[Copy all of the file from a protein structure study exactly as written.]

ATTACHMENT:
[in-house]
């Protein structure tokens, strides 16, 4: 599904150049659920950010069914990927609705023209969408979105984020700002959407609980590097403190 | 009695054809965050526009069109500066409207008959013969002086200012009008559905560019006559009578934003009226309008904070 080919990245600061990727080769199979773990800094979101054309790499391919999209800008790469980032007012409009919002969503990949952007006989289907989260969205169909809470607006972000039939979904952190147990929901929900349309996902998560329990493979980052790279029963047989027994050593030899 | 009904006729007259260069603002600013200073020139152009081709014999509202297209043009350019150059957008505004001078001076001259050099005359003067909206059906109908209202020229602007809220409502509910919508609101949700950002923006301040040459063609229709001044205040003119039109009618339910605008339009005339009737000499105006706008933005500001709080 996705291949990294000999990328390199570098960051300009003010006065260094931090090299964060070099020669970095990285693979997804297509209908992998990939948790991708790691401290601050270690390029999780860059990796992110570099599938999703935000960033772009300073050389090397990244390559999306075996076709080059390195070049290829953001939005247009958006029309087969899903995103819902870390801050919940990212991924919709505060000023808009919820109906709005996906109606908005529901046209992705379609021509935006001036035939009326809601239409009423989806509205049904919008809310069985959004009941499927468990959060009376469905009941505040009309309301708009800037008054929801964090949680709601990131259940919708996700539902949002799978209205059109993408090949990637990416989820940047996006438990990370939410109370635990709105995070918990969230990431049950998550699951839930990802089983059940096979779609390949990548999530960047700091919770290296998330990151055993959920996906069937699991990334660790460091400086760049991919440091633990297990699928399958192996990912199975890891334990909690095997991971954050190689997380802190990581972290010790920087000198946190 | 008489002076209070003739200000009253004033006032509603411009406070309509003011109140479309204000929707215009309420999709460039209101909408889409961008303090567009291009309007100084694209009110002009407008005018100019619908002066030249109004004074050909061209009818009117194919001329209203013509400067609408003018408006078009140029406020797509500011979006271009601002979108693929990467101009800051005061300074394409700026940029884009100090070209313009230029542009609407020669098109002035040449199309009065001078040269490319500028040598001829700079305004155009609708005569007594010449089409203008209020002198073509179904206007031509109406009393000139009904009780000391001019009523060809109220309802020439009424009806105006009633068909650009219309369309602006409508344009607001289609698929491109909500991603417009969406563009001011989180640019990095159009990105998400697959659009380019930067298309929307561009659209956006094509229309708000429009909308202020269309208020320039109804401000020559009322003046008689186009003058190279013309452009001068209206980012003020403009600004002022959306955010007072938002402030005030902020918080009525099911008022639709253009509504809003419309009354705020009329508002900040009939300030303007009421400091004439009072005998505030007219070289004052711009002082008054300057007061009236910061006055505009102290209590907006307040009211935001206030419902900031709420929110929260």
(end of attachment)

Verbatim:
[in-house]
């Protein structure tokens, strides 16, 4: 599904150049659920950010069914990927609705023209969408979105984020700002959407609980590097403190 | 009695054809965050526009069109500066409207008959013969002086200012009008559905560019006559009578934003009226309008904070 080919990245600061990727080769199979773990800094979101054309790499391919999209800008790469980032007012409009919002969503990949952007006989289907989260969205169909809470607006972000039939979904952190147990929901929900349309996902998560329990493979980052790279029963047989027994050593030899 | 009904006729007259260069603002600013200073020139152009081709014999509202297209043009350019150059957008505004001078001076001259050099005359003067909206059906109908209202020229602007809220409502509910919508609101949700950002923006301040040459063609229709001044205040003119039109009618339910605008339009005339009737000499105006706008933005500001709080 996705291949990294000999990328390199570098960051300009003010006065260094931090090299964060070099020669970095990285693979997804297509209908992998990939948790991708790691401290601050270690390029999780860059990796992110570099599938999703935000960033772009300073050389090397990244390559999306075996076709080059390195070049290829953001939005247009958006029309087969899903995103819902870390801050919940990212991924919709505060000023808009919820109906709005996906109606908005529901046209992705379609021509935006001036035939009326809601239409009423989806509205049904919008809310069985959004009941499927468990959060009376469905009941505040009309309301708009800037008054929801964090949680709601990131259940919708996700539902949002799978209205059109993408090949990637990416989820940047996006438990990370939410109370635990709105995070918990969230990431049950998550699951839930990802089983059940096979779609390949990548999530960047700091919770290296998330990151055993959920996906069937699991990334660790460091400086760049991919440091633990297990699928399958192996990912199975890891334990909690095997991971954050190689997380802190990581972290010790920087000198946190 | 008489002076209070003739200000009253004033006032509603411009406070309509003011109140479309204000929707215009309420999709460039209101909408889409961008303090567009291009309007100084694209009110002009407008005018100019619908002066030249109004004074050909061209009818009117194919001329209203013509400067609408003018408006078009140029406020797509500011979006271009601002979108693929990467101009800051005061300074394409700026940029884009100090070209313009230029542009609407020669098109002035040449199309009065001078040269490319500028040598001829700079305004155009609708005569007594010449089409203008209020002198073509179904206007031509109406009393000139009904009780000391001019009523060809109220309802020439009424009806105006009633068909650009219309369309602006409508344009607001289609698929491109909500991603417009969406563009001011989180640019990095159009990105998400697959659009380019930067298309929307561009659209956006094509229309708000429009909308202020269309208020320039109804401000020559009322003046008689186009003058190279013309452009001068209206980012003020403009600004002022959306955010007072938002402030005030902020918080009525099911008022639709253009509504809003419309009354705020009329508002900040009939300030303007009421400091004439009072005998505030007219070289004052711009002082008054300057007061009236910061006055505009102290209590907006307040009211935001206030419902900031709420929110929260």